Ubiquinol is a strong antioxidant and there seems to be a strong correlation between sperm count, sperm motility, and the concentration of ubiquinol in seminal fluid, with researchers even stating there to be a direct correlation between seminal plasma coQ10 concentration and sperm motility in particular. Some sources even state a finding of a significant increase not only in seminal plasma but also in sperm cells of coQ10 post supplementation. Other sources have also reported that the supplementation of coQ10 has been shown to improve the motility of sperm. This is important to consider because the body does endogenously make CoQ10, yet evidence suggests that even the supplementation of it can have direct links to improvements in the motility of sperm, which is an important factor to consider when trying to conceive.
Another oral supplementation, which evidence suggests also has a direct impact on seminal plasma, is vitamin C. Researchers have found that, as vitamin C intake increases, so does its concentration in the seminal plasma, which can serve to prevent DNA damage. This is important to consider as we can take supplements orally, but it is extremely relevant that the oral supplementation actually serves to create an increase of that nutrient in the seminal plasma specifically.
L-Carnitine is another nutrient to consider in relation to specific sperm parameters such as sperm motility. It has been found that there is a significant relation between these two factors which was specific to infertile men. Researchers found that a six month intervention demonstrated that L-carnitine increased sperm motility and even resulted in pregnancy, with over half of the achieved pregnancies resulting after supplementation with a combination of L-carnitine and L-acetyl-carnitine. Sperm motility has also been found to be improved by a supplementation of coQ10. In addition, coQ10 has been found to improve not only sperm motility, but also sperm morphology and sperm density. However, some sources have shown that supplementation of coQ10 in infertile men does not increase live birth rates or pregnancy rates, although the improvements in sperm parameters are of great merit.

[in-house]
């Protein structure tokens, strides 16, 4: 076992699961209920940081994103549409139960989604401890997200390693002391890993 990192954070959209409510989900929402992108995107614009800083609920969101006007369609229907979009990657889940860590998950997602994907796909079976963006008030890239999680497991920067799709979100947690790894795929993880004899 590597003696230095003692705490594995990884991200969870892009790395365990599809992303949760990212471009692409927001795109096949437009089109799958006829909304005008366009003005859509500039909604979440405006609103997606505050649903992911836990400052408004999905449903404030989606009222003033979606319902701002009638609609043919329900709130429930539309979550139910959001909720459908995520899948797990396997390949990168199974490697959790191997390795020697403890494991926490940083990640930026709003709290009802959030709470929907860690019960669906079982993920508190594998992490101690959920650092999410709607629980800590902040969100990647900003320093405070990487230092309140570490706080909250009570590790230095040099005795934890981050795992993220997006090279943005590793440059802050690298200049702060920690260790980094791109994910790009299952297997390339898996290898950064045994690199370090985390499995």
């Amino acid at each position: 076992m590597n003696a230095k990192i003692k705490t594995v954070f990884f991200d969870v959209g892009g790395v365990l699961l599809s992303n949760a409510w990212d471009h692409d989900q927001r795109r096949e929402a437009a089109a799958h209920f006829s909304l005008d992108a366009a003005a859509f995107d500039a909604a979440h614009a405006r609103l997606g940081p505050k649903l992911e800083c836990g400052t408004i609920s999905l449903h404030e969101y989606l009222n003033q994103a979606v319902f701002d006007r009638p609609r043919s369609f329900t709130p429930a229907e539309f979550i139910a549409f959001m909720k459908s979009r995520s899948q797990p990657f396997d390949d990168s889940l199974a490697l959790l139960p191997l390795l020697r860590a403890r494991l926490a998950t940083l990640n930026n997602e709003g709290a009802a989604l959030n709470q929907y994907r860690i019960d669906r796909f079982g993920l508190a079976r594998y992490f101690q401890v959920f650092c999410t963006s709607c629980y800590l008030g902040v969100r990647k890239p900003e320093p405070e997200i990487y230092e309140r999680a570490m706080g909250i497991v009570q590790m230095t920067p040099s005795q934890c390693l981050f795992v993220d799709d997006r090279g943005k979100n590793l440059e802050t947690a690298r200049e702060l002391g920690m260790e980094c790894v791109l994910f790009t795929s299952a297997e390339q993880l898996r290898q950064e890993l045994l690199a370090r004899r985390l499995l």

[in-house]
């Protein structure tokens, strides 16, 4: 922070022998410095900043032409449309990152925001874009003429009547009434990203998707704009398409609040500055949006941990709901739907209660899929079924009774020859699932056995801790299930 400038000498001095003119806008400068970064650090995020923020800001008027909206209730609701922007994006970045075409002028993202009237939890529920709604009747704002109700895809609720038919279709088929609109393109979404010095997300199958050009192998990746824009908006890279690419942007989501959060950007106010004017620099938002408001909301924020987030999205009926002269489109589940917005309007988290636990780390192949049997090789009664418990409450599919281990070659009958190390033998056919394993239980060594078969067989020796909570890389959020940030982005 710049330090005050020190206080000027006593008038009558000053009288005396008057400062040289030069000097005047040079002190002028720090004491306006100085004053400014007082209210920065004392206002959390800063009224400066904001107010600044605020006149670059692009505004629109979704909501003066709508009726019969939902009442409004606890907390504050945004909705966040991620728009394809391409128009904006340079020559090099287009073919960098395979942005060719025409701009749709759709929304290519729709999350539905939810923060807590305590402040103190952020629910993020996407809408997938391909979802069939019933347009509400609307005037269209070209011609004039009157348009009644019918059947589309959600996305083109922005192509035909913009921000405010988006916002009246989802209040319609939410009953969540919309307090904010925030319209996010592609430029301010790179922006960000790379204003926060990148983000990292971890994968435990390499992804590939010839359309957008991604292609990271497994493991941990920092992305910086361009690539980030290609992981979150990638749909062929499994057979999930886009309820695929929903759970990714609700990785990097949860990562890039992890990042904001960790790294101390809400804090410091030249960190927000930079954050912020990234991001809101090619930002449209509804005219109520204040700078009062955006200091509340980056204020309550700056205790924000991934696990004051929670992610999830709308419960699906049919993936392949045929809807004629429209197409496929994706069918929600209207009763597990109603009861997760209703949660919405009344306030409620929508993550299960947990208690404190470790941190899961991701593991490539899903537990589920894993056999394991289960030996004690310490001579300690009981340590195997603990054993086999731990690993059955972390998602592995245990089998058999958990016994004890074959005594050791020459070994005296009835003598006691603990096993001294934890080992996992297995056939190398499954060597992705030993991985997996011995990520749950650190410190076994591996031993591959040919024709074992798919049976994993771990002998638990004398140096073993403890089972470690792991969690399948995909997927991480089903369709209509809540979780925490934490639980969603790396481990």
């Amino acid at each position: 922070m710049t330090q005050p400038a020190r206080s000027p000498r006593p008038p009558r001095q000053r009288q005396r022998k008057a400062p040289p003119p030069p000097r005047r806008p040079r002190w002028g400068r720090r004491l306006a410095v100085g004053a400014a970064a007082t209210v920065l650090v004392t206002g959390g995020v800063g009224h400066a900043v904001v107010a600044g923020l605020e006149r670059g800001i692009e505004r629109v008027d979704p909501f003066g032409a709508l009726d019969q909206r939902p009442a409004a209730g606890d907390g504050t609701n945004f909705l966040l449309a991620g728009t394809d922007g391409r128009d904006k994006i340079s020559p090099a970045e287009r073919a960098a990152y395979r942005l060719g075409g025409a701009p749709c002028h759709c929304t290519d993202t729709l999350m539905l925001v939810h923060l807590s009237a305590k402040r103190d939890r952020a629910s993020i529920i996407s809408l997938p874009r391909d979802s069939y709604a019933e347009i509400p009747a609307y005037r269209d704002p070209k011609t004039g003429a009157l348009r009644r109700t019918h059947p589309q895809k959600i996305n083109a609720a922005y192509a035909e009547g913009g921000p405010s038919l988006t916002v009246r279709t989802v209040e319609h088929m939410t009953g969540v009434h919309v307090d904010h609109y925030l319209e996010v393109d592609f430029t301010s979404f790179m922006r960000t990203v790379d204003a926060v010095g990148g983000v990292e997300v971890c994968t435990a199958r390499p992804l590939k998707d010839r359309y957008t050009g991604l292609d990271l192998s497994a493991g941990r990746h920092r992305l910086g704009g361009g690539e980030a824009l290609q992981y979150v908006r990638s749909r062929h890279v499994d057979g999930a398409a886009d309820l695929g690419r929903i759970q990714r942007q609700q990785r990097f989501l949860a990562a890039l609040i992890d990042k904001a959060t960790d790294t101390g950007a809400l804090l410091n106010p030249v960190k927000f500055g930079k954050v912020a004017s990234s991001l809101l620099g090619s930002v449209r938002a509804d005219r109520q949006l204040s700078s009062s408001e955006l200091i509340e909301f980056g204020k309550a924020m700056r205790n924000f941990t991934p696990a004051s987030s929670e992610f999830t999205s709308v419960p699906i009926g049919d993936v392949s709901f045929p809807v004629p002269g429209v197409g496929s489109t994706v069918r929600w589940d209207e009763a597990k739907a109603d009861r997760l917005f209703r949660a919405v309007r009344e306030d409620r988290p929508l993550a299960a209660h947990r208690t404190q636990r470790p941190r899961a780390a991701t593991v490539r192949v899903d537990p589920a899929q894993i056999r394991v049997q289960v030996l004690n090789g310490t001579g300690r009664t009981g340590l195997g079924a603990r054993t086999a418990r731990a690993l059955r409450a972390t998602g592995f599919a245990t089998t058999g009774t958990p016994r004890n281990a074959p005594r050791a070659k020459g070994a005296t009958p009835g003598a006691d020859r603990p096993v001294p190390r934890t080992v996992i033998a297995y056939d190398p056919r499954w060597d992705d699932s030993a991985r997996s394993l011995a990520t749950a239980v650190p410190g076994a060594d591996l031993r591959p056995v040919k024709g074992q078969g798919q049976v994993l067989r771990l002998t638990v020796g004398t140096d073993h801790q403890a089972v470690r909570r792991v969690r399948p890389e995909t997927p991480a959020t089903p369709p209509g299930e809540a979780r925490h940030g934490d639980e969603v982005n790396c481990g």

Zinc is a metal that is very abundant in the body, yet its deficiency has been known to be present in approximately one third of the world’s population. This is of great concern when considering male fertility, as zinc is known to protect the spermatozoa against bacteria and prevent chromosomal/DNA damage. Decreased levels of zinc have actually been shown to correlate with reduced sperm fertilization capacity. Zinc supplementation has also been shown to improve sperm parameters, including sperm motility and total sperm count.
As we have explored, it is evident that not only can environmental exposures play a role in a male’s fertile capacity, but nutritional status can as well. A man’s “biological clock” doesn’t seem to tick quite the same way as a woman’s tends to. Typically, there is less concern with men preserving their reproductive abilities and, unlike women, men continuously make what they need to contribute to fertilization: sperm. Although age may not be quite the same concern for a male as it tends to be for a female when it comes to reproduction, environmental factors and nutritional status should be, or at least from what research suggests.